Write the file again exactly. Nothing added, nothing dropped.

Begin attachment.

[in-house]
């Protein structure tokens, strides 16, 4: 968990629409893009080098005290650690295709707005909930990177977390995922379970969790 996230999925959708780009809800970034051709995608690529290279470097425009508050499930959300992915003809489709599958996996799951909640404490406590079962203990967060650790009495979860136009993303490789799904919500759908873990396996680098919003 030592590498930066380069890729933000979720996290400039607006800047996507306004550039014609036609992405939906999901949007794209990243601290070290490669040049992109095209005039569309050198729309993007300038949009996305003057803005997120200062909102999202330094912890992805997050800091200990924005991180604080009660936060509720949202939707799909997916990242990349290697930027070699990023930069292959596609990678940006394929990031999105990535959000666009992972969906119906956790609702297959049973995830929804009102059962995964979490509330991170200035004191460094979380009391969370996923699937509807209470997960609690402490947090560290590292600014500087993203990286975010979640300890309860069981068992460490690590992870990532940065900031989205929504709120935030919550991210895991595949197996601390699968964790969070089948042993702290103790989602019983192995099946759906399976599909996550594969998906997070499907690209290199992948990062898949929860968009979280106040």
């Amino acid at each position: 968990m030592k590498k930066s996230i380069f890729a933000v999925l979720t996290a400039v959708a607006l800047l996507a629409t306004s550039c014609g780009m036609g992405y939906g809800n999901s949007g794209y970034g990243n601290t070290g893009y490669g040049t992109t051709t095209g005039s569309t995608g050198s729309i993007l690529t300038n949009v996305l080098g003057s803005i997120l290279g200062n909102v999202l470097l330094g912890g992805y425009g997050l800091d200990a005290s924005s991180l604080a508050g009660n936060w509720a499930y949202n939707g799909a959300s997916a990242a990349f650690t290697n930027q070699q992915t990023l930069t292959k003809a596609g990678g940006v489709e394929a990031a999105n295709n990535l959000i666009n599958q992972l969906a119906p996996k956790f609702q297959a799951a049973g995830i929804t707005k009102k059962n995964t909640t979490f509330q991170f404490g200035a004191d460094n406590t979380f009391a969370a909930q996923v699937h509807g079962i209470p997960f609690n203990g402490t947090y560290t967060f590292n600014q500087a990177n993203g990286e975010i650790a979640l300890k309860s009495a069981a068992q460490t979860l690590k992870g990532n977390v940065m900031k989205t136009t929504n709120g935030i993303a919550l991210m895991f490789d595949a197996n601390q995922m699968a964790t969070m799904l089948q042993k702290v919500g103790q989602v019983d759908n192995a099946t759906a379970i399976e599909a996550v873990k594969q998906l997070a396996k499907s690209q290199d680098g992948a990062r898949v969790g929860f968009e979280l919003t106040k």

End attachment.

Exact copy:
[in-house]
């Protein structure tokens, strides 16, 4: 968990629409893009080098005290650690295709707005909930990177977390995922379970969790 996230999925959708780009809800970034051709995608690529290279470097425009508050499930959300992915003809489709599958996996799951909640404490406590079962203990967060650790009495979860136009993303490789799904919500759908873990396996680098919003 030592590498930066380069890729933000979720996290400039607006800047996507306004550039014609036609992405939906999901949007794209990243601290070290490669040049992109095209005039569309050198729309993007300038949009996305003057803005997120200062909102999202330094912890992805997050800091200990924005991180604080009660936060509720949202939707799909997916990242990349290697930027070699990023930069292959596609990678940006394929990031999105990535959000666009992972969906119906956790609702297959049973995830929804009102059962995964979490509330991170200035004191460094979380009391969370996923699937509807209470997960609690402490947090560290590292600014500087993203990286975010979640300890309860069981068992460490690590992870990532940065900031989205929504709120935030919550991210895991595949197996601390699968964790969070089948042993702290103790989602019983192995099946759906399976599909996550594969998906997070499907690209290199992948990062898949929860968009979280106040």
């Amino acid at each position: 968990m030592k590498k930066s996230i380069f890729a933000v999925l979720t996290a400039v959708a607006l800047l996507a629409t306004s550039c014609g780009m036609g992405y939906g809800n999901s949007g794209y970034g990243n601290t070290g893009y490669g040049t992109t051709t095209g005039s569309t995608g050198s729309i993007l690529t300038n949009v996305l080098g003057s803005i997120l290279g200062n909102v999202l470097l330094g912890g992805y425009g997050l800091d200990a005290s924005s991180l604080a508050g009660n936060w509720a499930y949202n939707g799909a959300s997916a990242a990349f650690t290697n930027q070699q992915t990023l930069t292959k003809a596609g990678g940006v489709e394929a990031a999105n295709n990535l959000i666009n599958q992972l969906a119906p996996k956790f609702q297959a799951a049973g995830i929804t707005k009102k059962n995964t909640t979490f509330q991170f404490g200035a004191d460094n406590t979380f009391a969370a909930q996923v699937h509807g079962i209470p997960f609690n203990g402490t947090y560290t967060f590292n600014q500087a990177n993203g990286e975010i650790a979640l300890k309860s009495a069981a068992q460490t979860l690590k992870g990532n977390v940065m900031k989205t136009t929504n709120g935030i993303a919550l991210m895991f490789d595949a197996n601390q995922m699968a964790t969070m799904l089948q042993k702290v919500g103790q989602v019983d759908n192995a099946t759906a379970i399976e599909a996550v873990k594969q998906l997070a396996k499907s690209q290199d680098g992948a990062r898949v969790g929860f968009e979280l919003t106040k």